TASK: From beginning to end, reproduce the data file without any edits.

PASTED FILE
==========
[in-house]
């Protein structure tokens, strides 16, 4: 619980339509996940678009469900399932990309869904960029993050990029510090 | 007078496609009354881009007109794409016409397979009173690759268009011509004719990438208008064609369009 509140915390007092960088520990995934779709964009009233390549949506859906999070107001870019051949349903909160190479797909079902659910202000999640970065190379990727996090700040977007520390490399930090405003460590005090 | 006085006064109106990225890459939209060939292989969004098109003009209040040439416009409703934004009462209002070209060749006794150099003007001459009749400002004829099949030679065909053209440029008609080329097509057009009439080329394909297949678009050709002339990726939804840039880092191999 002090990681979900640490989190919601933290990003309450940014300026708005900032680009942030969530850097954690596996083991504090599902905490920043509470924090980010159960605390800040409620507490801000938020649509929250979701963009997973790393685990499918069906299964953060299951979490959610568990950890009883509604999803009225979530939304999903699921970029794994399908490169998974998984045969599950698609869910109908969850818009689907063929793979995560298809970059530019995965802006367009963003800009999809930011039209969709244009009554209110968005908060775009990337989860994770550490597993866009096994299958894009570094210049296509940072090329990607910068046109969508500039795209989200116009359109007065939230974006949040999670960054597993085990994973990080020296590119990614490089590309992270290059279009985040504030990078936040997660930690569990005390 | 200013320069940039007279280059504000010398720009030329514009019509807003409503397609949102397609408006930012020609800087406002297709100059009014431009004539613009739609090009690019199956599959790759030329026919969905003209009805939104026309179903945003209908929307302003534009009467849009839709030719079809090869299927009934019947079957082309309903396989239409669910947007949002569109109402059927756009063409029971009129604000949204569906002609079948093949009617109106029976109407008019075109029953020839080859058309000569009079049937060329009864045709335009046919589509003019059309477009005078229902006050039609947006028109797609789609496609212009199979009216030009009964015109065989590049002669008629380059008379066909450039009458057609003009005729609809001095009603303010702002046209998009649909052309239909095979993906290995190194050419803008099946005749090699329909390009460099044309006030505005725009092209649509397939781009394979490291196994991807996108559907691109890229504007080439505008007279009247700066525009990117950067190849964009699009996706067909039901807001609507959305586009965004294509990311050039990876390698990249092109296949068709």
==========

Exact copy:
[in-house]
């Protein structure tokens, strides 16, 4: 619980339509996940678009469900399932990309869904960029993050990029510090 | 007078496609009354881009007109794409016409397979009173690759268009011509004719990438208008064609369009 509140915390007092960088520990995934779709964009009233390549949506859906999070107001870019051949349903909160190479797909079902659910202000999640970065190379990727996090700040977007520390490399930090405003460590005090 | 006085006064109106990225890459939209060939292989969004098109003009209040040439416009409703934004009462209002070209060749006794150099003007001459009749400002004829099949030679065909053209440029008609080329097509057009009439080329394909297949678009050709002339990726939804840039880092191999 002090990681979900640490989190919601933290990003309450940014300026708005900032680009942030969530850097954690596996083991504090599902905490920043509470924090980010159960605390800040409620507490801000938020649509929250979701963009997973790393685990499918069906299964953060299951979490959610568990950890009883509604999803009225979530939304999903699921970029794994399908490169998974998984045969599950698609869910109908969850818009689907063929793979995560298809970059530019995965802006367009963003800009999809930011039209969709244009009554209110968005908060775009990337989860994770550490597993866009096994299958894009570094210049296509940072090329990607910068046109969508500039795209989200116009359109007065939230974006949040999670960054597993085990994973990080020296590119990614490089590309992270290059279009985040504030990078936040997660930690569990005390 | 200013320069940039007279280059504000010398720009030329514009019509807003409503397609949102397609408006930012020609800087406002297709100059009014431009004539613009739609090009690019199956599959790759030329026919969905003209009805939104026309179903945003209908929307302003534009009467849009839709030719079809090869299927009934019947079957082309309903396989239409669910947007949002569109109402059927756009063409029971009129604000949204569906002609079948093949009617109106029976109407008019075109029953020839080859058309000569009079049937060329009864045709335009046919589509003019059309477009005078229902006050039609947006028109797609789609496609212009199979009216030009009964015109065989590049002669008629380059008379066909450039009458057609003009005729609809001095009603303010702002046209998009649909052309239909095979993906290995190194050419803008099946005749090699329909390009460099044309006030505005725009092209649509397939781009394979490291196994991807996108559907691109890229504007080439505008007279009247700066525009990117950067190849964009699009996706067909039901807001609507959305586009965004294509990311050039990876390698990249092109296949068709």